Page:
As President Joe Biden gears up to sell his new infrastructure plan, Democrats are finally calling out Republican hypocrisy on government spending. The GOP, they note, supported Trump’s 2017 tax cuts — which greatly expanded the national debt — but now refuse to back his stimulus bills.
Editorial: The facts on the vax: The Johnson & Johnson vaccine is safe and lifesaving, but the risk of a US pause is that resistance will harden
Our hearts sank on word Tuesday that officials at the Food and Drug Administration and Centers for Disease Control and Prevention, zealously guarding their reputations as the most careful and protective regulatory agencies in the world, were recommending a pause in the safe, easy-to-store, proven-to-be-effective, one-dose Johnson &Johnson vaccine, after doctors recorded six, count ‘em, instances of people developing blood clots after getting the shot.
Brace yourself — there’s another surge coming. But this one isn’t COVID-19. It’s kittens.
President Joe Biden’s massive American Jobs Plan is likely to come in two parts: a traditional transportation package as well as a domestic package that includes, among other priorities, universal prekindergarten.
President Joe Biden announced a slate of actions Thursday aimed at fulfilling his campaign promise to combat the proliferation of firearms and gun violence that kill some 40,000 people a year in this country. But the moves, while necessary and welcome, also spotlight how few options a president has for addressing an issue that’s critical to public safety and public health.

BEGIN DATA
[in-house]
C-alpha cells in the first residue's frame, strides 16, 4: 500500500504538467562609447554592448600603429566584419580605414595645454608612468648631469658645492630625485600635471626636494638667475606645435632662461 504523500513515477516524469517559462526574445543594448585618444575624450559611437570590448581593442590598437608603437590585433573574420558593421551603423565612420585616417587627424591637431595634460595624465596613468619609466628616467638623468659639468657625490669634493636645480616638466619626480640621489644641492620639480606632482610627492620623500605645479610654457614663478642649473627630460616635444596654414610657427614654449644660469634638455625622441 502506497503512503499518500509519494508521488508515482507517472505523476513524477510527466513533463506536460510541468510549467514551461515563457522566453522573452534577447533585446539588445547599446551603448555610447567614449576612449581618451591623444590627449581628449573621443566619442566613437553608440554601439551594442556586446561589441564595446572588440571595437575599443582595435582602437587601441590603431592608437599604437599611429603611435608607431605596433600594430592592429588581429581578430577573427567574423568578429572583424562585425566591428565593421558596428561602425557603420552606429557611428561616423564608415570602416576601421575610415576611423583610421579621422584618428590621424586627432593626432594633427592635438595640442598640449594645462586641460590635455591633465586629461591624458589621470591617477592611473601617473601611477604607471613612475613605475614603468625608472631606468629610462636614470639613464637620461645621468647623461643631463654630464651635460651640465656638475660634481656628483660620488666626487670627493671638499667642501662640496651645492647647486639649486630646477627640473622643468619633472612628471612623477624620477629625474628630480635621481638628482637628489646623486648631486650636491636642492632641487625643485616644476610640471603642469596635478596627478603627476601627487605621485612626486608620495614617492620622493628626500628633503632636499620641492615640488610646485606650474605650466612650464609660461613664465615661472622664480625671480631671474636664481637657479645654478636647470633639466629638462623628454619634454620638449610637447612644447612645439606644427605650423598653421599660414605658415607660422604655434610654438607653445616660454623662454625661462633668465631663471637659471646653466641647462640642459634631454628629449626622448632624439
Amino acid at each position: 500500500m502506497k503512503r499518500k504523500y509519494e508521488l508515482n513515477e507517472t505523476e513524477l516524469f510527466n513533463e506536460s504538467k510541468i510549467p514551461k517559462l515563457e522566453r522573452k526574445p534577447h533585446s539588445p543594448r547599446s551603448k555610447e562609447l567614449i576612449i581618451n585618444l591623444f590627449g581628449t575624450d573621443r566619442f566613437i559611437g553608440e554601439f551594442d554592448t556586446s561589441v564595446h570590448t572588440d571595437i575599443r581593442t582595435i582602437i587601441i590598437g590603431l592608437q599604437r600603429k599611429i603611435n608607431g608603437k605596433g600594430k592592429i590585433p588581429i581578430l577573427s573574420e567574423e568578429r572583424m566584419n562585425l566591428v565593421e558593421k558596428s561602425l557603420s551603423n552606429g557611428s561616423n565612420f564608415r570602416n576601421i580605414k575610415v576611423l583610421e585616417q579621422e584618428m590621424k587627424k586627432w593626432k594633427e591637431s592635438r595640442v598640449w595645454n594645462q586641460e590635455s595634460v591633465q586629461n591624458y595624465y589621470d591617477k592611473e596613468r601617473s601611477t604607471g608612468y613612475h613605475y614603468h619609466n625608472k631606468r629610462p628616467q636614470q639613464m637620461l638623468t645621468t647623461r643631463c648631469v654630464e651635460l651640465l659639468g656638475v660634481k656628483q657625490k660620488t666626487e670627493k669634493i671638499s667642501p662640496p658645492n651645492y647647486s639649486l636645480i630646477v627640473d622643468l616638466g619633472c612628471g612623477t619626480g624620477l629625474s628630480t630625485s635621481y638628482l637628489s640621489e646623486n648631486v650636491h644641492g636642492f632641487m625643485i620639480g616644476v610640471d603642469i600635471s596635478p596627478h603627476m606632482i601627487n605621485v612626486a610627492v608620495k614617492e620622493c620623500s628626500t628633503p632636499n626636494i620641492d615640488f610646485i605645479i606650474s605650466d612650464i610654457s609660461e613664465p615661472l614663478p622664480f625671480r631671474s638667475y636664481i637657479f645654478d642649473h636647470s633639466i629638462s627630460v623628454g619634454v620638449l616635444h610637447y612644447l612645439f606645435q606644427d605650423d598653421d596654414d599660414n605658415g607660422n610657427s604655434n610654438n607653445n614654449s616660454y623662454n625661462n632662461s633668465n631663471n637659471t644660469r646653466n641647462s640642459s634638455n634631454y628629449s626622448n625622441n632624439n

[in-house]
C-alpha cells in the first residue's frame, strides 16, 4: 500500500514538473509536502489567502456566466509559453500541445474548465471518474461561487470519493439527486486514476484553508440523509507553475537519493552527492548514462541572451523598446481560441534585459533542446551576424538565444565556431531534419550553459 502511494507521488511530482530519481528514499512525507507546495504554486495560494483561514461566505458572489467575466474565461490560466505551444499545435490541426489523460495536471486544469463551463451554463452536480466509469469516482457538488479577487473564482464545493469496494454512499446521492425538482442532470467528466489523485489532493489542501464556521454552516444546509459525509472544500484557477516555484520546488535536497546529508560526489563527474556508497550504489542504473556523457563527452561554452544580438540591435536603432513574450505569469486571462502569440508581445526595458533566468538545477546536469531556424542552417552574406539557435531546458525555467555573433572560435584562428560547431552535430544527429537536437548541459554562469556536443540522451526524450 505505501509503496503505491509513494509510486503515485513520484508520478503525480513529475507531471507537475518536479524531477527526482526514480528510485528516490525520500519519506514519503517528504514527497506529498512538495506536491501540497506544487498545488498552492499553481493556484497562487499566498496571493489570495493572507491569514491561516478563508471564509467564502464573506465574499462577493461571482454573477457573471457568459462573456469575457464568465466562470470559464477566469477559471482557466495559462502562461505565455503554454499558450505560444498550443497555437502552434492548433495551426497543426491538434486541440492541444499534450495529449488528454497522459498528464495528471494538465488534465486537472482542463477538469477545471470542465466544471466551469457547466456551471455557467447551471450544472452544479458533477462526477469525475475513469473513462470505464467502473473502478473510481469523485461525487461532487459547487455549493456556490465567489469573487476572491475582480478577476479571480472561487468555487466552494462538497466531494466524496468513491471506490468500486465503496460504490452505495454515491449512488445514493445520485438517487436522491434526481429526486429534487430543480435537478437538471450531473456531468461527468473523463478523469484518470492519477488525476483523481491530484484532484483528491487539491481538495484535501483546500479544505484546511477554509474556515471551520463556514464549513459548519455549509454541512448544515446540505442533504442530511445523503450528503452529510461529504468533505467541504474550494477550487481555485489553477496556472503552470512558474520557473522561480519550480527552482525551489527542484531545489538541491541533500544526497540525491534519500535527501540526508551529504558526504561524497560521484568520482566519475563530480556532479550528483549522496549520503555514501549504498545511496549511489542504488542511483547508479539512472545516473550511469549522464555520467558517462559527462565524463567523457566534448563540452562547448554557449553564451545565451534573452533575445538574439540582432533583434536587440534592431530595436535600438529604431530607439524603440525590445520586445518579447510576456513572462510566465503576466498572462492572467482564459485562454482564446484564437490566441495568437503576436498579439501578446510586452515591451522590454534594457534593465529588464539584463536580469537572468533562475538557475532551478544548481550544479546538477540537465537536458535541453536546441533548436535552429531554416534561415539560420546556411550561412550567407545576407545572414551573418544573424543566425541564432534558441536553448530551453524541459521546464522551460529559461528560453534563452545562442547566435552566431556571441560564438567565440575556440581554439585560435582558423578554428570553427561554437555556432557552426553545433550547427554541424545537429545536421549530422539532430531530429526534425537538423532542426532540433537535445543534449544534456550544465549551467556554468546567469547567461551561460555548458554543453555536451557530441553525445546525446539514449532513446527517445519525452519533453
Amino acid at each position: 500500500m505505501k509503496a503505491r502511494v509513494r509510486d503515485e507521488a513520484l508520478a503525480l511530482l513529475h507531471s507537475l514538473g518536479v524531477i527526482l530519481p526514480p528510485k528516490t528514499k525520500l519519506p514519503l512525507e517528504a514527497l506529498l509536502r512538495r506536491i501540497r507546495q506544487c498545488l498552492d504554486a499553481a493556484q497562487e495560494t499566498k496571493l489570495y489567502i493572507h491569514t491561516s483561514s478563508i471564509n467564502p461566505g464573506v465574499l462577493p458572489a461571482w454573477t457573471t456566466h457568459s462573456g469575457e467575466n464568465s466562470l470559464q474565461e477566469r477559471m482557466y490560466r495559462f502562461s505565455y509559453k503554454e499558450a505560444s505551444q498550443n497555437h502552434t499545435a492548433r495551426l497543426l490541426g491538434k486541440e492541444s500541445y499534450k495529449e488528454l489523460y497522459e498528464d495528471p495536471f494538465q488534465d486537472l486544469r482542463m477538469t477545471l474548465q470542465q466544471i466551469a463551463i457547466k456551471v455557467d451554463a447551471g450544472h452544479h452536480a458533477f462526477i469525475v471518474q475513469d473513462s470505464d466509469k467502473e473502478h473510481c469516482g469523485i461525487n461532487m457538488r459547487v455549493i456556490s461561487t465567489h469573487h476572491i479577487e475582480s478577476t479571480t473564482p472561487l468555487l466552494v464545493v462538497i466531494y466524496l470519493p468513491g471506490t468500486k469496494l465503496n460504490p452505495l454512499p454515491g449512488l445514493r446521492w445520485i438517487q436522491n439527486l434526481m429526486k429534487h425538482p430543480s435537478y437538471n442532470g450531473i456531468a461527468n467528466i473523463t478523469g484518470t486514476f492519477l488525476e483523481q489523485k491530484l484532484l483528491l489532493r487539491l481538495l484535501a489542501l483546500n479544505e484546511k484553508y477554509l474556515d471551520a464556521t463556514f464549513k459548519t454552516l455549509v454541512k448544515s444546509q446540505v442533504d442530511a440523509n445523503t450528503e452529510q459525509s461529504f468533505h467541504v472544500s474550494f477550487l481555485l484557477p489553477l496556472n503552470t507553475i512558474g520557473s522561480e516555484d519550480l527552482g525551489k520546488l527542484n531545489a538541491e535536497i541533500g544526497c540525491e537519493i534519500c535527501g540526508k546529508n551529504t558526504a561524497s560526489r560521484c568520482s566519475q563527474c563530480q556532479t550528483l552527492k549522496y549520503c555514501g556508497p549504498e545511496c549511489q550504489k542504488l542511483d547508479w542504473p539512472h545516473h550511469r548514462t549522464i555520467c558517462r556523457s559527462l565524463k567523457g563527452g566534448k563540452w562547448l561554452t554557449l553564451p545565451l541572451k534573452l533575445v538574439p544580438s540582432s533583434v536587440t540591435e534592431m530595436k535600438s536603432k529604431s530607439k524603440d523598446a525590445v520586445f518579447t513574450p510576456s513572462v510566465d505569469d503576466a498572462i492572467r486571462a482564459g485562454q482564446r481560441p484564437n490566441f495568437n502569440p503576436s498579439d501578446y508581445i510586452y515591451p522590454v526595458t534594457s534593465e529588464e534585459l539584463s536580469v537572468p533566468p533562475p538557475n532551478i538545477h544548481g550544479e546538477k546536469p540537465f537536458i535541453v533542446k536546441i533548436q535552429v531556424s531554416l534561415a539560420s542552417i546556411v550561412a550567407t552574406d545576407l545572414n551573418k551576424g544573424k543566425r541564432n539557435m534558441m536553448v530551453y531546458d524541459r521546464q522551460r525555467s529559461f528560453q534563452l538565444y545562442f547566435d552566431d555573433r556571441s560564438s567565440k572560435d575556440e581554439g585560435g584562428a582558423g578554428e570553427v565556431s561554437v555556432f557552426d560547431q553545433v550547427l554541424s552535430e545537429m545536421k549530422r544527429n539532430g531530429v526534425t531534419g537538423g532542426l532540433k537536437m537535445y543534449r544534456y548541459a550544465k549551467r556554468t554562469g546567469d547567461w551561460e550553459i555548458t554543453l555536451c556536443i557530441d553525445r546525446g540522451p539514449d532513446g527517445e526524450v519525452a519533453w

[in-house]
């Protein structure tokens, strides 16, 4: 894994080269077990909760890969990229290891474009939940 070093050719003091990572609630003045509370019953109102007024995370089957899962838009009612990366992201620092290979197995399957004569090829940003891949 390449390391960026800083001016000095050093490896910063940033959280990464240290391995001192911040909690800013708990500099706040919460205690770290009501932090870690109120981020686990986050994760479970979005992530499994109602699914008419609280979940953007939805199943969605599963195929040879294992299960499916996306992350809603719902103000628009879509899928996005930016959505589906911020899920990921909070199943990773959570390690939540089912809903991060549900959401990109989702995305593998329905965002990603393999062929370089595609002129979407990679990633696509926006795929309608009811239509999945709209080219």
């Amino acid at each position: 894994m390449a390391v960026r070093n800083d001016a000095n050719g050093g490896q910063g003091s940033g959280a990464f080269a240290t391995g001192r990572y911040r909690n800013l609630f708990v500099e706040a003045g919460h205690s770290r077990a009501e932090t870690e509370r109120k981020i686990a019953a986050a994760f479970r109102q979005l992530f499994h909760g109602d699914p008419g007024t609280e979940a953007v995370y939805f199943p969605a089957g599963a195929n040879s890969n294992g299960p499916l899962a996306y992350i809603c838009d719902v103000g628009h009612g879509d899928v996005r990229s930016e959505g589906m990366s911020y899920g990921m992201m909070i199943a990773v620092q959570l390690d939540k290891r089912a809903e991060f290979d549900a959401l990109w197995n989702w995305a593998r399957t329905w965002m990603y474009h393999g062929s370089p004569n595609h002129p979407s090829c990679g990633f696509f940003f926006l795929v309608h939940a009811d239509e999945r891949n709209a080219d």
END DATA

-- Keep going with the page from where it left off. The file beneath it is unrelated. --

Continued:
It is understandable: the desire to embrace an elderly loved one, to shed a mask and smile brightly at the counter clerk, to reunite with a group of friends over a bottle of wine and a gab session. But, this is not the time.
Speaking about his ambitious infrastructure plans in a press conference, President Joe Biden recently stated, “One in five miles of our highways and major roads are in poor condition,” “More than one third of our bridges” need repair, and “we rank 13th globally in infrastructure.” These statements probably don’t sound surprising. Americans seem to believe that our infrastructure is, as some people say, “crumbling.”
Good things happen unexpectedly! There is a positive consequence of Planning Director Zendo Kern’s conflict of interest. The conflict was caused because Kern was the owner’s representative for the Campbell/Clapp Trust before the Leeward Planning Commission and then he signed the Tentative Plat Approval for this owner days after being the mayor’s nominee for Planning Director. Having this conflict exposed, we are grateful that the Planning Department has now reopened the subdivision rezoning for the Campbell/Clapp Property.
After a 10-year hiatus, earmarks are coming back to the U.S. Congress. Democrats and Republicans alike repudiated the practice of letting congressmen direct federal spending to specific projects and enterprises around the start of President Barack Obama’s administration. Now both parties have decided to revive it, with reforms.